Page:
The fall of Singapore and the anticipated demise of Fianna Fail

The changing face of southern Irish politics.

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The connection between the fall of Singapore in 1942 and the latest election † † set-back for Fianna Fail may not seem obvious at first. However, not only did † both events signal the ending of empire but in a strange way each occurred because those in charge were facing in the wrong direction. MicheŠl Martin has probably never heard of Lieutenant-General†Arthur Ernest Percival but they share much in common.†

Expecting a naval assault, the British general trained his guns out to sea leaving his army vulnerable to attack from the rear, which indeed the Japanese did. MicheŠl Martin also made a strategic error by attacking brand Sinn Fein while overlooking his own vulnerability in relation to issues that mattered with the electorate; housing, health, childcare and old age pension.

Ten years after the economic crash and with a smug Fine Gael government supported by Fianna Fail insisting that the economy is booming, people were outraged by a housing and homeless crisis, chaos in the health and childcare services and an attack on old-age pensions. All these issues were identified by Sinn Fein as demanding urgent action and unsurprisingly, the party benefited and did so at the expense of those determined to maintain the injustice of a punishing neoliberalism.

Consequently, the general election has delivered an intriguing result with the three largest parties each having practically equal numbers of deputies. Fine Gael is disappointed but they, unlike Fianna Fail, believe this does not pose an existential threat to their future. With their ingrained disdain for working class people, the Blueshirts are content to hold on to the 20/25% of the electorate who benefit under the capitalist dog-eat-dog system.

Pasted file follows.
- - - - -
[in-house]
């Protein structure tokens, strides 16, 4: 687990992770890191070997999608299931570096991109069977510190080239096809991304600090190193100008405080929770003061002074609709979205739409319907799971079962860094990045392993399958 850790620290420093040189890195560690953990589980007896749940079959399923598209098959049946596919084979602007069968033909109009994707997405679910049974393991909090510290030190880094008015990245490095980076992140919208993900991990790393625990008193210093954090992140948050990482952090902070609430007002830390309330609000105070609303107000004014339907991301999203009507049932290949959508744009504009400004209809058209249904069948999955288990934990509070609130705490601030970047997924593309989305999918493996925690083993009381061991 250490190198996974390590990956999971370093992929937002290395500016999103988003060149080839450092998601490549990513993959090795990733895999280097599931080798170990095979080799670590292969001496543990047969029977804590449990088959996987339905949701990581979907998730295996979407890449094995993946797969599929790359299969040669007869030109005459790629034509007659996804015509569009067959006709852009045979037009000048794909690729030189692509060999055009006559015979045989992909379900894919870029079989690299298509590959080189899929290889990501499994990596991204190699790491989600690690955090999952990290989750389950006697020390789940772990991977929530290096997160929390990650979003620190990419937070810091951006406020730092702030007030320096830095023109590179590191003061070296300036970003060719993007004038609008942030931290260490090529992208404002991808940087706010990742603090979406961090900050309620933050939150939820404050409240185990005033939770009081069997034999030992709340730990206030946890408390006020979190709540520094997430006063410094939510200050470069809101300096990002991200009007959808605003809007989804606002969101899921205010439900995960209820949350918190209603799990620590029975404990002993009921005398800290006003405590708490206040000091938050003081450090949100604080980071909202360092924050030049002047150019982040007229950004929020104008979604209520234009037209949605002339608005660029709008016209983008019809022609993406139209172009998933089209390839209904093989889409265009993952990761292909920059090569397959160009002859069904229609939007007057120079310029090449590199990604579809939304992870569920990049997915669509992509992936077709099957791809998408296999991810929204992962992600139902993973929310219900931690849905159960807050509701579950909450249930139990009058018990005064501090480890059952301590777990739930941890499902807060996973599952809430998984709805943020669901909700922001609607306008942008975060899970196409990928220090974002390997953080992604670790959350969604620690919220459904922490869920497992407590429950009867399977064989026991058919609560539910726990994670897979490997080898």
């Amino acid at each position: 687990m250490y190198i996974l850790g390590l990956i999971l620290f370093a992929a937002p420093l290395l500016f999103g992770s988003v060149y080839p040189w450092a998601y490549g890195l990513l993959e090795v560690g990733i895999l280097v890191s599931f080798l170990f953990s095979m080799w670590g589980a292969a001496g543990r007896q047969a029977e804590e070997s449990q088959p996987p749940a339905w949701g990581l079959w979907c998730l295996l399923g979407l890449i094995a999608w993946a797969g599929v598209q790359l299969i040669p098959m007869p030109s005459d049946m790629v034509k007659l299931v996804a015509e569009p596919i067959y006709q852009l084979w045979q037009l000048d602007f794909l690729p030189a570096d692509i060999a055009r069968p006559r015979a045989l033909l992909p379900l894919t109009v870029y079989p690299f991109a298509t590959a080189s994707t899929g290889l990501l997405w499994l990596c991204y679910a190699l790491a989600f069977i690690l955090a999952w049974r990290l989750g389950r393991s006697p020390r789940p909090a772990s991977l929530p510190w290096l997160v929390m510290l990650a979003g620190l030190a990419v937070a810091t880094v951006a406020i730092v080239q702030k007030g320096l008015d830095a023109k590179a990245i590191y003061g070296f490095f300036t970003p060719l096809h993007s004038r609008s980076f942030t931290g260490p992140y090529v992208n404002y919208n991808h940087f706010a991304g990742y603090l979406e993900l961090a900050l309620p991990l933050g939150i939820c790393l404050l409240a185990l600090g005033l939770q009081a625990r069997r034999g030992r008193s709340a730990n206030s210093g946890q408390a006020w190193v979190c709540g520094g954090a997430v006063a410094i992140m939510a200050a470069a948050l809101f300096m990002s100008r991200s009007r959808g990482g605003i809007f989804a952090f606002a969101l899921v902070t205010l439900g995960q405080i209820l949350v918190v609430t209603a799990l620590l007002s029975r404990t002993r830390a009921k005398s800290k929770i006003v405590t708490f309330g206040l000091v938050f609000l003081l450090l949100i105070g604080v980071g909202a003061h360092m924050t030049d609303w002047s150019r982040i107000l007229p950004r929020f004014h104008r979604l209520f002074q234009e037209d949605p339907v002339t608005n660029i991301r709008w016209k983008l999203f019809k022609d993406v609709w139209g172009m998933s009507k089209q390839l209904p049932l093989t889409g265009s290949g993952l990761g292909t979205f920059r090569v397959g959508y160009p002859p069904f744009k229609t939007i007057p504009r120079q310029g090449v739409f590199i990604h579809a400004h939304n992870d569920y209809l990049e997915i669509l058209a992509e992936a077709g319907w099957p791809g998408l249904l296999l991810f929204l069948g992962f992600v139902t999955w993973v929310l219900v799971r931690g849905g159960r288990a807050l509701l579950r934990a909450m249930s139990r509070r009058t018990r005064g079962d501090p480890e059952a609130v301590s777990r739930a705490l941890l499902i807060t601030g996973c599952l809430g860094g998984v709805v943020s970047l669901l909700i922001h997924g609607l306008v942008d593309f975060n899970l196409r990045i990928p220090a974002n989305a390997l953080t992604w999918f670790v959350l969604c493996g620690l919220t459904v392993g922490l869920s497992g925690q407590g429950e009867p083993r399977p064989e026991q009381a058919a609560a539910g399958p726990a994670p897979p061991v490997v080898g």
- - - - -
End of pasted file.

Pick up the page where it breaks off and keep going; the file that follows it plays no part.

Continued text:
With that nasty cohort thus catered for, Fianna Fail has always had to look for a broader base. Now, after supporting the Dublin 4 Posh Boys for the past few years, their credibility is damaged and their appeal lessened. They are therefore left with an agonising dilemma. Do they go into coalition with a Sinn Fein party supported by a number of left-wing deputies, thereby risking a reverse takeover? Or do they remain out of government and precipitate another general election at which they face terminal damage from a hungry and reinvigorated Sinn Fein?

On the other hand and notwithstanding their undoubted success, Sinn Fein has need to reflect on how best to proceed. The increase to their vote now includes a significant left-wing current anxious for economic change, as evidenced by the large transfer of second preferences to other left-of-centre candidates. A challenge for Ms McDonald†and her colleagues will be to retain the support of this broad constituency if the party signs up to a programme for government that fails to meet expectations.

In the wider context, politics in the Republic is changing. The state has one of the youngest and best educated populations in Western Europe many, of whom are unwilling to tolerate indefinitely a dysfunctional and lopsided economic system. They have voted for something better† and will insist that this comes about.†

Socialist republicans should therefore work to ensure this happens and not tolerate other considerations diluting our demands.

By the way, a final word about Lieutenant-General†Percival. Just like MicheŠl Martin, he too had difficulty understanding Ireland’s working people, once †finding himself severely discomforted in County Cork by a group of local men inspired by the advice and guidance of a Mr Thomas B. Barry.

Tommy McKearney†…11 February 2020

This© Tommy McKearney 2012 † † † † † † † † † † † † † † † † † † † † † † † † † † † † † † † † † † † † † † † † † † †email: † †tommymkearney@me.com